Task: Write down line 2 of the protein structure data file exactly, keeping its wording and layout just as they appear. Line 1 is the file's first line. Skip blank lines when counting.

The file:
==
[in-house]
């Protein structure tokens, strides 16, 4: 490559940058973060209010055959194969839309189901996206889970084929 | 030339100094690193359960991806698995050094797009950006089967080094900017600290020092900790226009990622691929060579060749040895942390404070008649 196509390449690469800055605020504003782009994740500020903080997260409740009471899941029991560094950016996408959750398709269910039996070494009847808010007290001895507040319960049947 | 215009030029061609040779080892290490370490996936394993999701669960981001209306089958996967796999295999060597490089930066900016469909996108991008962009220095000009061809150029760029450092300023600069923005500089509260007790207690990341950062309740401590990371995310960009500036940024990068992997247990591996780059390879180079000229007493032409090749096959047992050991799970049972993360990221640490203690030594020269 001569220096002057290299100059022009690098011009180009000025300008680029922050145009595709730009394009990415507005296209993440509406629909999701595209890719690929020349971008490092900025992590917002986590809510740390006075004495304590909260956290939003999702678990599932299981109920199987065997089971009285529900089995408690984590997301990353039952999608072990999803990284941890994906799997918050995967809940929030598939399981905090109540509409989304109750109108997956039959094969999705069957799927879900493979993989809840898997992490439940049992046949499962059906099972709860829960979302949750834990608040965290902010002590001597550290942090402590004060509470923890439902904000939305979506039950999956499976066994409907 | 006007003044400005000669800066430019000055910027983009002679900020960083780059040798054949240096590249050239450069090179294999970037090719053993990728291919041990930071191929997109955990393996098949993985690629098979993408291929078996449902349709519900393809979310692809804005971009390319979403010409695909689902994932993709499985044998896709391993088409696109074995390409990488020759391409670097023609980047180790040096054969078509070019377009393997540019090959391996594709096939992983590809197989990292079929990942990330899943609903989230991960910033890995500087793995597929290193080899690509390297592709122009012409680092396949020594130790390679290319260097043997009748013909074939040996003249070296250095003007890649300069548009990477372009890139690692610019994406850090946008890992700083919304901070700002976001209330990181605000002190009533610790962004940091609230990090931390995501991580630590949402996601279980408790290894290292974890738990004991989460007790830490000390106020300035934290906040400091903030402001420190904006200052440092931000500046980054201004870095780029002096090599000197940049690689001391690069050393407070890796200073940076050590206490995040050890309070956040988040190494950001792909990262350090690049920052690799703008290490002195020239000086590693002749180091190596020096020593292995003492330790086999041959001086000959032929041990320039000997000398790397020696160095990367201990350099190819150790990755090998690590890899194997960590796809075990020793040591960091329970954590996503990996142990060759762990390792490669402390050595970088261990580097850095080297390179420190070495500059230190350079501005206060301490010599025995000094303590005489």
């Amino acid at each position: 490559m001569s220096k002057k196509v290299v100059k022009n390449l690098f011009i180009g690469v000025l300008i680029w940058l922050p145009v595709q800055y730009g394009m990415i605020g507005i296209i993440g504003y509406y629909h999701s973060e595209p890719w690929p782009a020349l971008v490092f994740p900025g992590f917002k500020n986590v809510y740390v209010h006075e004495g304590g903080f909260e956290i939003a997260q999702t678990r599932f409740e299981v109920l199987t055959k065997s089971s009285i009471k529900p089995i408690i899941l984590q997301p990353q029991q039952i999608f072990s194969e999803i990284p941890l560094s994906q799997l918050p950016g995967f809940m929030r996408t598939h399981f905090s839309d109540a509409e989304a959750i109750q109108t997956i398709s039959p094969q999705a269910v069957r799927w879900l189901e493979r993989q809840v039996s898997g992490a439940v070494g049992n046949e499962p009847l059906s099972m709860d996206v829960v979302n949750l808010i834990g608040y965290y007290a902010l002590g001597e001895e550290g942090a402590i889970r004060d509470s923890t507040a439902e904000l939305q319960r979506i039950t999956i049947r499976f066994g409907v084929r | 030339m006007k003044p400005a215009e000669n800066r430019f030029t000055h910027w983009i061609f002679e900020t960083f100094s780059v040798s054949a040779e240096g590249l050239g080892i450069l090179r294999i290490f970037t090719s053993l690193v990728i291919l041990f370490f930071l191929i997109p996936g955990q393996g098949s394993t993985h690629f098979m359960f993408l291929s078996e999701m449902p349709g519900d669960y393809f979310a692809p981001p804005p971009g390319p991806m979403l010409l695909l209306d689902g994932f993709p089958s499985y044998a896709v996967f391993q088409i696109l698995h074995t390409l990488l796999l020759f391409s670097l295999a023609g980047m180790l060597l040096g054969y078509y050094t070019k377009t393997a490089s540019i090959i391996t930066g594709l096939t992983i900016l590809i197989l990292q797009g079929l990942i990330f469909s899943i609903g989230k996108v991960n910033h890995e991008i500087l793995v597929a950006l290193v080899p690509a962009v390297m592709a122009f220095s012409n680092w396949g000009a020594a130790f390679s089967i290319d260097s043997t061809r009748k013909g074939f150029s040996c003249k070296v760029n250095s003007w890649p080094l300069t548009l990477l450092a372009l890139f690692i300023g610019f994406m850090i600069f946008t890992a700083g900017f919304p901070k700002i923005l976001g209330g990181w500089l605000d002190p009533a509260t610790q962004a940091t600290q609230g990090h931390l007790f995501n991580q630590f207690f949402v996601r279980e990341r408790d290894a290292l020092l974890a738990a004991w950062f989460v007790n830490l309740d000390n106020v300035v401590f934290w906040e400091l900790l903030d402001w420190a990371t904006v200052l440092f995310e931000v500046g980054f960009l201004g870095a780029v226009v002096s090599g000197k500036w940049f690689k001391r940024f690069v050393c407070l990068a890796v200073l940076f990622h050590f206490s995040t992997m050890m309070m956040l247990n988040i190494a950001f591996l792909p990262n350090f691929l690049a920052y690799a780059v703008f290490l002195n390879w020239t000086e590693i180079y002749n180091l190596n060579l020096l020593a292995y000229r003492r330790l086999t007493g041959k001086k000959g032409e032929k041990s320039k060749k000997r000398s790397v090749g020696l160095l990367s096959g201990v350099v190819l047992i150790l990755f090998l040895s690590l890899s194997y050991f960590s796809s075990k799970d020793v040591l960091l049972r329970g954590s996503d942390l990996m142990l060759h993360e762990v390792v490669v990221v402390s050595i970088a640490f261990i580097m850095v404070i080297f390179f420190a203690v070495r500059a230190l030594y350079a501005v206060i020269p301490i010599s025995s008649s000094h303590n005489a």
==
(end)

């Protein structure tokens, strides 16, 4: 490559940058973060209010055959194969839309189901996206889970084929 | 030339100094690193359960991806698995050094797009950006089967080094900017600290020092900790226009990622691929060579060749040895942390404070008649 196509390449690469800055605020504003782009994740500020903080997260409740009471899941029991560094950016996408959750398709269910039996070494009847808010007290001895507040319960049947 | 215009030029061609040779080892290490370490996936394993999701669960981001209306089958996967796999295999060597490089930066900016469909996108991008962009220095000009061809150029760029450092300023600069923005500089509260007790207690990341950062309740401590990371995310960009500036940024990068992997247990591996780059390879180079000229007493032409090749096959047992050991799970049972993360990221640490203690030594020269 001569220096002057290299100059022009690098011009180009000025300008680029922050145009595709730009394009990415507005296209993440509406629909999701595209890719690929020349971008490092900025992590917002986590809510740390006075004495304590909260956290939003999702678990599932299981109920199987065997089971009285529900089995408690984590997301990353039952999608072990999803990284941890994906799997918050995967809940929030598939399981905090109540509409989304109750109108997956039959094969999705069957799927879900493979993989809840898997992490439940049992046949499962059906099972709860829960979302949750834990608040965290902010002590001597550290942090402590004060509470923890439902904000939305979506039950999956499976066994409907 | 006007003044400005000669800066430019000055910027983009002679900020960083780059040798054949240096590249050239450069090179294999970037090719053993990728291919041990930071191929997109955990393996098949993985690629098979993408291929078996449902349709519900393809979310692809804005971009390319979403010409695909689902994932993709499985044998896709391993088409696109074995390409990488020759391409670097023609980047180790040096054969078509070019377009393997540019090959391996594709096939992983590809197989990292079929990942990330899943609903989230991960910033890995500087793995597929290193080899690509390297592709122009012409680092396949020594130790390679290319260097043997009748013909074939040996003249070296250095003007890649300069548009990477372009890139690692610019994406850090946008890992700083919304901070700002976001209330990181605000002190009533610790962004940091609230990090931390995501991580630590949402996601279980408790290894290292974890738990004991989460007790830490000390106020300035934290906040400091903030402001420190904006200052440092931000500046980054201004870095780029002096090599000197940049690689001391690069050393407070890796200073940076050590206490995040050890309070956040988040190494950001792909990262350090690049920052690799703008290490002195020239000086590693002749180091190596020096020593292995003492330790086999041959001086000959032929041990320039000997000398790397020696160095990367201990350099190819150790990755090998690590890899194997960590796809075990020793040591960091329970954590996503990996142990060759762990390792490669402390050595970088261990580097850095080297390179420190070495500059230190350079501005206060301490010599025995000094303590005489």